Since Hugo Chavez declared his ‘Bolivarian Revolution’ in 1999, Venezuela has become entirely dependent on imported food. In 2014, it was estimated that 70% of all goods, including food, were imported from abroad. Several years’ mismanagement of Venezuela’s key oil industry has crippled the country financially, especially since oil prices halved in 2014. Price controls on basic foodstuffs, as well as strict controls on the ability to convert bolivars to dollars, has made food unaffordable for most Venezuelans. Many Venezuelan companies cannot afford to produce food for the price set by the state, and have simply gone out of business.
As an example of just how severe the crisis has become, the monthly minimum wage can feed a family for less than a day. Around 10 million Venezuelans, or a third of the population, are on the minimum wage. Even for those who earn more, living has become a daily struggle: one would need 55 times the minimum wage to feed a family for month.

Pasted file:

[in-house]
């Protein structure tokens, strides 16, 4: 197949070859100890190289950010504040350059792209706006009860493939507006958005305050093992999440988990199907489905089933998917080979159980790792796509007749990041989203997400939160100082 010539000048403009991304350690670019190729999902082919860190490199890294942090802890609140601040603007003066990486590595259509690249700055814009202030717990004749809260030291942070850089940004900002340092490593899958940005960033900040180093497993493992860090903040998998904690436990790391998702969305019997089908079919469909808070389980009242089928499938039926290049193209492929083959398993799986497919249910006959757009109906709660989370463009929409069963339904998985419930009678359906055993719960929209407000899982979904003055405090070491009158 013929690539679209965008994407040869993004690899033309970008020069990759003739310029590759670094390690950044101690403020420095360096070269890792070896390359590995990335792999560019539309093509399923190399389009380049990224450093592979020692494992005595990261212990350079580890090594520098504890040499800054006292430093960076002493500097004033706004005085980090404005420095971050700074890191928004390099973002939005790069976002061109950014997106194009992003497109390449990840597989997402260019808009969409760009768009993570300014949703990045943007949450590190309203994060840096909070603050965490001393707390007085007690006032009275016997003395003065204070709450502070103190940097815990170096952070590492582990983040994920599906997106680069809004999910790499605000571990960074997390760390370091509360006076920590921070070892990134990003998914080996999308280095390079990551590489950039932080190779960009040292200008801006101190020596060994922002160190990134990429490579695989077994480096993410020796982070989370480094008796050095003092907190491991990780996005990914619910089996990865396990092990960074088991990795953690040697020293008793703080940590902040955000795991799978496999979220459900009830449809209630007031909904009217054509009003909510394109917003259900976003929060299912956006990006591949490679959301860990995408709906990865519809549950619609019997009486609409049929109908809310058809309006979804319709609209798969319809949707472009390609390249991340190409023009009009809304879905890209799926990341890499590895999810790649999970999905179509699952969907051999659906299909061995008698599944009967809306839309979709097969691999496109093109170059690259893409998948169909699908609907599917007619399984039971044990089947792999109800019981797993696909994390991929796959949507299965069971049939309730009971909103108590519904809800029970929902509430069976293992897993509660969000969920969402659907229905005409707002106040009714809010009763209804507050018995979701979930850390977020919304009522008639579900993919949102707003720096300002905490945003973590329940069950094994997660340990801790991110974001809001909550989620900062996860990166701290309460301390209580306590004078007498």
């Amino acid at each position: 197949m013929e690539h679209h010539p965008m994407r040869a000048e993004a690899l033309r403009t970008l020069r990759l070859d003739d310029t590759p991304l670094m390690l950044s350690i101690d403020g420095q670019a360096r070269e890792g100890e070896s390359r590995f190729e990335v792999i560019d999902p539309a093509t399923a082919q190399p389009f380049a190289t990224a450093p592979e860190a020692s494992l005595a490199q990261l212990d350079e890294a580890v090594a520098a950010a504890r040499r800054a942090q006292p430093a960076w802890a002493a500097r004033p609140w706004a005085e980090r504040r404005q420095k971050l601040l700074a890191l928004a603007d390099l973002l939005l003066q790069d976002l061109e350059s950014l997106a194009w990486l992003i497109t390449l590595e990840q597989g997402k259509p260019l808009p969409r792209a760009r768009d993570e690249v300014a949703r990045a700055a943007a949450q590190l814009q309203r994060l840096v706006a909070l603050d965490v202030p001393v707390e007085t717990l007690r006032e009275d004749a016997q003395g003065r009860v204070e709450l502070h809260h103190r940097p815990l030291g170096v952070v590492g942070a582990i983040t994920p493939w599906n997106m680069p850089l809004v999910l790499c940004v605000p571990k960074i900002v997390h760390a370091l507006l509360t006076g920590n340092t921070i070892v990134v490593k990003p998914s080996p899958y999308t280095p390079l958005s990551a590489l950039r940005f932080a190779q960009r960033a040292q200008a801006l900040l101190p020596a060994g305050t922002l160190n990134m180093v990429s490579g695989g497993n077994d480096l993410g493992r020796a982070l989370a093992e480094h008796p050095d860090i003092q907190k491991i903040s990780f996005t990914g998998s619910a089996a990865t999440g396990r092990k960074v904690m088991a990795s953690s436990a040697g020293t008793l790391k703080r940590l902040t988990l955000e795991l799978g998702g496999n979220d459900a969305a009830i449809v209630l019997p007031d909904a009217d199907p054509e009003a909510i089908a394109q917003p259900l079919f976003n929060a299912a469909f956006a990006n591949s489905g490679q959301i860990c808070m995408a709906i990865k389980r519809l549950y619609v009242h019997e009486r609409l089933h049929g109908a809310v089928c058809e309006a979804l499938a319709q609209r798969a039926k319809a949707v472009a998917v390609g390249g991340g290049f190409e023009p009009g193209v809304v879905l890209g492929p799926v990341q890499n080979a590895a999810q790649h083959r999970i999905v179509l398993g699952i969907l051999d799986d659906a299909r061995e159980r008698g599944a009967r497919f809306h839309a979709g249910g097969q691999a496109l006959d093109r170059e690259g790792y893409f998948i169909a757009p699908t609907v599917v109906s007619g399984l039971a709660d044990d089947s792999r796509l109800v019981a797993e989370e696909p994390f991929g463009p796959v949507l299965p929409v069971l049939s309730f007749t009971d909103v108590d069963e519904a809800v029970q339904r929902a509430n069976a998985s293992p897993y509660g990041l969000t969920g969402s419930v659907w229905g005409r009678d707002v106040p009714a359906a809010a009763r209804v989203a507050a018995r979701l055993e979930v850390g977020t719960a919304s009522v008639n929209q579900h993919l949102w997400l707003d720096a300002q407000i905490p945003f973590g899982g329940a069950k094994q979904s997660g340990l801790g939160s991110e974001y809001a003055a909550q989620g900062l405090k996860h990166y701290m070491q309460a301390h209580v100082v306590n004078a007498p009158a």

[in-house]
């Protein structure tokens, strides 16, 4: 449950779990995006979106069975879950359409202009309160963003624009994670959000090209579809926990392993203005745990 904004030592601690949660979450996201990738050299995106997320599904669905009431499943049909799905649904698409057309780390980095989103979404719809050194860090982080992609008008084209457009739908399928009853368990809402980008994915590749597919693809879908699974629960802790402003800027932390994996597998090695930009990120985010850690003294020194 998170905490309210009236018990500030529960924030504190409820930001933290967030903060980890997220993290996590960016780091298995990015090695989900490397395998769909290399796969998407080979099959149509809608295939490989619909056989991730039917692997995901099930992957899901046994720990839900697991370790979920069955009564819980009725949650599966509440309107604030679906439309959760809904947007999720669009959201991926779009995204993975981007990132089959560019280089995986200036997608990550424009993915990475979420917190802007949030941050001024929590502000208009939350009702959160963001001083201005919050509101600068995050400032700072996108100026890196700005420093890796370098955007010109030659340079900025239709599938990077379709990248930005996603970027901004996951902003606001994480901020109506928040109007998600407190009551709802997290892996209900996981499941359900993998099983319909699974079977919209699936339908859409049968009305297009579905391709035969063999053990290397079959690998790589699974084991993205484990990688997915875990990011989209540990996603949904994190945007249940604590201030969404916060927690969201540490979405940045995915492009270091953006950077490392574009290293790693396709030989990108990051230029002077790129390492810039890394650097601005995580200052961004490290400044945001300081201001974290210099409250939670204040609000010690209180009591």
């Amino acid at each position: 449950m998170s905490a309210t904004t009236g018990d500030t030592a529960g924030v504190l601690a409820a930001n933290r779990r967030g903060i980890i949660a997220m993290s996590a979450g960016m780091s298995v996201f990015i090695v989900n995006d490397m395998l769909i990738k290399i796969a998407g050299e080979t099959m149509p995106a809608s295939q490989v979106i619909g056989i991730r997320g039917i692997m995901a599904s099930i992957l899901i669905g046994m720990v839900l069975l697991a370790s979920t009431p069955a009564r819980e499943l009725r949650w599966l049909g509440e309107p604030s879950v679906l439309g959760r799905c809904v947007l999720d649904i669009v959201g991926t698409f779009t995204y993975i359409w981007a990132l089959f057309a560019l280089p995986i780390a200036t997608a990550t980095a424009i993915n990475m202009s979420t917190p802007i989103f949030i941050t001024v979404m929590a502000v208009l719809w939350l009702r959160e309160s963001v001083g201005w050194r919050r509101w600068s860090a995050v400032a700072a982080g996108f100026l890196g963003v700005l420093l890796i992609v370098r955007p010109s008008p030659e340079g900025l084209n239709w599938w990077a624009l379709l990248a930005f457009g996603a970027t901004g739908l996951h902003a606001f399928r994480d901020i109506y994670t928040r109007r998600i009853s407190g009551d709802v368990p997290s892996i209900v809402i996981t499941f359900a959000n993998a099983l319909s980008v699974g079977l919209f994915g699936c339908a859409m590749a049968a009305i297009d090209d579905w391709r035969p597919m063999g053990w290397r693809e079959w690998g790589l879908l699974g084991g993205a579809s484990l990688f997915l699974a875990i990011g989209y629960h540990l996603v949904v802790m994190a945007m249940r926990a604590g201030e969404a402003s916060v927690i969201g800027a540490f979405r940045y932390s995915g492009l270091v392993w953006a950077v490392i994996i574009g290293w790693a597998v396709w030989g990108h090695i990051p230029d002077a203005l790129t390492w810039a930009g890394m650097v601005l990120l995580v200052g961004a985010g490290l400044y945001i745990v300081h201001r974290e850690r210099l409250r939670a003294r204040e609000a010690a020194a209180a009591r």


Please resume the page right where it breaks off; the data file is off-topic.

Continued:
The impact on the country’s health has been devastating. Venezuelans reported losing an average of 8kg in 2016, and 11kg in 2017; more is expected as hyperinflation destroys Venezuela’s currency. Around 8 million Venezuelans only eat two meals or fewer a day. Children under 5 are most at risk during this crisis: the charity Caritas have estimated that half are suffering from malnutrition or are at severe risk. In 2018 alone, 300,000 child deaths have been linked to malnutrition.
Most Venezuelans are now anemic as their diet lacks the iron usually found in meat, green leafy vegetables and maize flour, which have all become increasingly scarce. Medical conditions linked to malnutrition are on the rise, and Venezuela’s hospital’s are unable to cope as they too suffer from shortages made worse by an embargo on international aid.
This is happening now. The Venezuelan people are running out of ways to cope with the severe lack of food. Whatever needs to be done, must be done soon.
More information on the Venezuela Campaign can be found on their website.